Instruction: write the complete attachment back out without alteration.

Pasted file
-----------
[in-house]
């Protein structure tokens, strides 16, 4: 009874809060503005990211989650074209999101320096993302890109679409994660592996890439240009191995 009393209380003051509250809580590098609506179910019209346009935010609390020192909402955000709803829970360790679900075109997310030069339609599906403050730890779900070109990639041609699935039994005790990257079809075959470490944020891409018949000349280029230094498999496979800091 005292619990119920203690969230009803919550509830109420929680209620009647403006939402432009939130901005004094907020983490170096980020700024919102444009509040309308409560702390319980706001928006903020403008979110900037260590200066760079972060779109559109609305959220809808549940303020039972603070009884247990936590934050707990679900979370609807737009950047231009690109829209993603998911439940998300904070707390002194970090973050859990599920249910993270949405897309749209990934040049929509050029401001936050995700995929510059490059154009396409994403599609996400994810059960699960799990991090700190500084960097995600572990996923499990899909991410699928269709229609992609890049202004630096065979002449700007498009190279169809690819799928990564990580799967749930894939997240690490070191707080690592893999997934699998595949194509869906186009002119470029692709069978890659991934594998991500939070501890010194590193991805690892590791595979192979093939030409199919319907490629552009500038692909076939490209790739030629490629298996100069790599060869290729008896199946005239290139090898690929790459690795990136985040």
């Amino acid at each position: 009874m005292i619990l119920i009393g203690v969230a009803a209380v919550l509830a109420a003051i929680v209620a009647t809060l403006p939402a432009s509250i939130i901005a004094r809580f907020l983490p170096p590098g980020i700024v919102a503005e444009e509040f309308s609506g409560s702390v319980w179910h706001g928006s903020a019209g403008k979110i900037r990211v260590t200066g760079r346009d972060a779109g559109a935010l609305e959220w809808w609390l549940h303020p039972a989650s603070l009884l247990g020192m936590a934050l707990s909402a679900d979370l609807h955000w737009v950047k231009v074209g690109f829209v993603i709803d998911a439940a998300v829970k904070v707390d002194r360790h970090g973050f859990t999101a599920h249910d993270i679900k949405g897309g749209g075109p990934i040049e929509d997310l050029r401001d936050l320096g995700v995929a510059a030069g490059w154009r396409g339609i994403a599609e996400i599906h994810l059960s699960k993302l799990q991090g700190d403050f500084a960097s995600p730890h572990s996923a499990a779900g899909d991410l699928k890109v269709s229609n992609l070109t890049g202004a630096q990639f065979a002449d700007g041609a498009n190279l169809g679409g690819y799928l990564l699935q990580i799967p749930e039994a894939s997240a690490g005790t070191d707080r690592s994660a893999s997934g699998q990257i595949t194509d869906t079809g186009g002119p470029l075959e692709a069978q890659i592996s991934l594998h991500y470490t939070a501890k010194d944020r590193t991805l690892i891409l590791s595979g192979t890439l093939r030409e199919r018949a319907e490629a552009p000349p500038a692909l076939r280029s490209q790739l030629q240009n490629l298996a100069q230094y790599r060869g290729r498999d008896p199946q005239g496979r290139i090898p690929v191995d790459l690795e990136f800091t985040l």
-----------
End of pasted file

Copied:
[in-house]
């Protein structure tokens, strides 16, 4: 009874809060503005990211989650074209999101320096993302890109679409994660592996890439240009191995 009393209380003051509250809580590098609506179910019209346009935010609390020192909402955000709803829970360790679900075109997310030069339609599906403050730890779900070109990639041609699935039994005790990257079809075959470490944020891409018949000349280029230094498999496979800091 005292619990119920203690969230009803919550509830109420929680209620009647403006939402432009939130901005004094907020983490170096980020700024919102444009509040309308409560702390319980706001928006903020403008979110900037260590200066760079972060779109559109609305959220809808549940303020039972603070009884247990936590934050707990679900979370609807737009950047231009690109829209993603998911439940998300904070707390002194970090973050859990599920249910993270949405897309749209990934040049929509050029401001936050995700995929510059490059154009396409994403599609996400994810059960699960799990991090700190500084960097995600572990996923499990899909991410699928269709229609992609890049202004630096065979002449700007498009190279169809690819799928990564990580799967749930894939997240690490070191707080690592893999997934699998595949194509869906186009002119470029692709069978890659991934594998991500939070501890010194590193991805690892590791595979192979093939030409199919319907490629552009500038692909076939490209790739030629490629298996100069790599060869290729008896199946005239290139090898690929790459690795990136985040």
């Amino acid at each position: 009874m005292i619990l119920i009393g203690v969230a009803a209380v919550l509830a109420a003051i929680v209620a009647t809060l403006p939402a432009s509250i939130i901005a004094r809580f907020l983490p170096p590098g980020i700024v919102a503005e444009e509040f309308s609506g409560s702390v319980w179910h706001g928006s903020a019209g403008k979110i900037r990211v260590t200066g760079r346009d972060a779109g559109a935010l609305e959220w809808w609390l549940h303020p039972a989650s603070l009884l247990g020192m936590a934050l707990s909402a679900d979370l609807h955000w737009v950047k231009v074209g690109f829209v993603i709803d998911a439940a998300v829970k904070v707390d002194r360790h970090g973050f859990t999101a599920h249910d993270i679900k949405g897309g749209g075109p990934i040049e929509d997310l050029r401001d936050l320096g995700v995929a510059a030069g490059w154009r396409g339609i994403a599609e996400i599906h994810l059960s699960k993302l799990q991090g700190d403050f500084a960097s995600p730890h572990s996923a499990a779900g899909d991410l699928k890109v269709s229609n992609l070109t890049g202004a630096q990639f065979a002449d700007g041609a498009n190279l169809g679409g690819y799928l990564l699935q990580i799967p749930e039994a894939s997240a690490g005790t070191d707080r690592s994660a893999s997934g699998q990257i595949t194509d869906t079809g186009g002119p470029l075959e692709a069978q890659i592996s991934l594998h991500y470490t939070a501890k010194d944020r590193t991805l690892i891409l590791s595979g192979t890439l093939r030409e199919r018949a319907e490629a552009p000349p500038a692909l076939r280029s490209q790739l030629q240009n490629l298996a100069q230094y790599r060869g290729r498999d008896p199946q005239g496979r290139i090898p690929v191995d790459l690795e990136f800091t985040l």